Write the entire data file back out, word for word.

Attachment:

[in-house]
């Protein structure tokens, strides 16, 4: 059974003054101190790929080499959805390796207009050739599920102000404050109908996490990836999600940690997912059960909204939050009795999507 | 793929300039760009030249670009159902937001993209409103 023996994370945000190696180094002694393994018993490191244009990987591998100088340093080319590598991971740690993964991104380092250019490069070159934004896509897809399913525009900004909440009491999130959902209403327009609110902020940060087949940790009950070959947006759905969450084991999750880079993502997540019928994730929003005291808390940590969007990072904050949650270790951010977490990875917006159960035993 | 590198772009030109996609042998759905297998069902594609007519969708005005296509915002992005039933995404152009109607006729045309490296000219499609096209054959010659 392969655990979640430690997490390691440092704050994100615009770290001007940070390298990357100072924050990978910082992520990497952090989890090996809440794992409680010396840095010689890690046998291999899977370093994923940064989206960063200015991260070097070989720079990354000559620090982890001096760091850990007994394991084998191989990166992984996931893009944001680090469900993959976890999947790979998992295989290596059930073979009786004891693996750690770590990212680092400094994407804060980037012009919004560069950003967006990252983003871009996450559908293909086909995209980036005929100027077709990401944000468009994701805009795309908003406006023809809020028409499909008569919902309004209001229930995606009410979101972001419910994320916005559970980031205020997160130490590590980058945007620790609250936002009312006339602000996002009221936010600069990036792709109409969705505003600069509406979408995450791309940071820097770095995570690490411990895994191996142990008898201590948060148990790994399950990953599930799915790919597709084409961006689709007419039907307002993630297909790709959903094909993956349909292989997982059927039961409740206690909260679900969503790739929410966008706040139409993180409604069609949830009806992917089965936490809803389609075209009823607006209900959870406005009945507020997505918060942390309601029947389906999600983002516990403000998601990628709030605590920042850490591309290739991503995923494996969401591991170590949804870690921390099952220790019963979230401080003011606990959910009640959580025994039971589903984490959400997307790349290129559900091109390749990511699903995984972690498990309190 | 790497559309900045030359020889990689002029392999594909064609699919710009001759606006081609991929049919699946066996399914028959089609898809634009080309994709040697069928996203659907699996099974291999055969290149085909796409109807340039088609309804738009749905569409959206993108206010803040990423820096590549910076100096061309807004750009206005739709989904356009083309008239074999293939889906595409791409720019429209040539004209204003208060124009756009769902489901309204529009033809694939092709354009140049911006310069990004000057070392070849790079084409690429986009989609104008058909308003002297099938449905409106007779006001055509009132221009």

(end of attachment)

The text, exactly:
[in-house]
């Protein structure tokens, strides 16, 4: 059974003054101190790929080499959805390796207009050739599920102000404050109908996490990836999600940690997912059960909204939050009795999507 | 793929300039760009030249670009159902937001993209409103 023996994370945000190696180094002694393994018993490191244009990987591998100088340093080319590598991971740690993964991104380092250019490069070159934004896509897809399913525009900004909440009491999130959902209403327009609110902020940060087949940790009950070959947006759905969450084991999750880079993502997540019928994730929003005291808390940590969007990072904050949650270790951010977490990875917006159960035993 | 590198772009030109996609042998759905297998069902594609007519969708005005296509915002992005039933995404152009109607006729045309490296000219499609096209054959010659 392969655990979640430690997490390691440092704050994100615009770290001007940070390298990357100072924050990978910082992520990497952090989890090996809440794992409680010396840095010689890690046998291999899977370093994923940064989206960063200015991260070097070989720079990354000559620090982890001096760091850990007994394991084998191989990166992984996931893009944001680090469900993959976890999947790979998992295989290596059930073979009786004891693996750690770590990212680092400094994407804060980037012009919004560069950003967006990252983003871009996450559908293909086909995209980036005929100027077709990401944000468009994701805009795309908003406006023809809020028409499909008569919902309004209001229930995606009410979101972001419910994320916005559970980031205020997160130490590590980058945007620790609250936002009312006339602000996002009221936010600069990036792709109409969705505003600069509406979408995450791309940071820097770095995570690490411990895994191996142990008898201590948060148990790994399950990953599930799915790919597709084409961006689709007419039907307002993630297909790709959903094909993956349909292989997982059927039961409740206690909260679900969503790739929410966008706040139409993180409604069609949830009806992917089965936490809803389609075209009823607006209900959870406005009945507020997505918060942390309601029947389906999600983002516990403000998601990628709030605590920042850490591309290739991503995923494996969401591991170590949804870690921390099952220790019963979230401080003011606990959910009640959580025994039971589903984490959400997307790349290129559900091109390749990511699903995984972690498990309190 | 790497559309900045030359020889990689002029392999594909064609699919710009001759606006081609991929049919699946066996399914028959089609898809634009080309994709040697069928996203659907699996099974291999055969290149085909796409109807340039088609309804738009749905569409959206993108206010803040990423820096590549910076100096061309807004750009206005739709989904356009083309008239074999293939889906595409791409720019429209040539004209204003208060124009756009769902489901309204529009033809694939092709354009140049911006310069990004000057070392070849790079084409690429986009989609104008058909308003002297099938449905409106007779006001055509009132221009």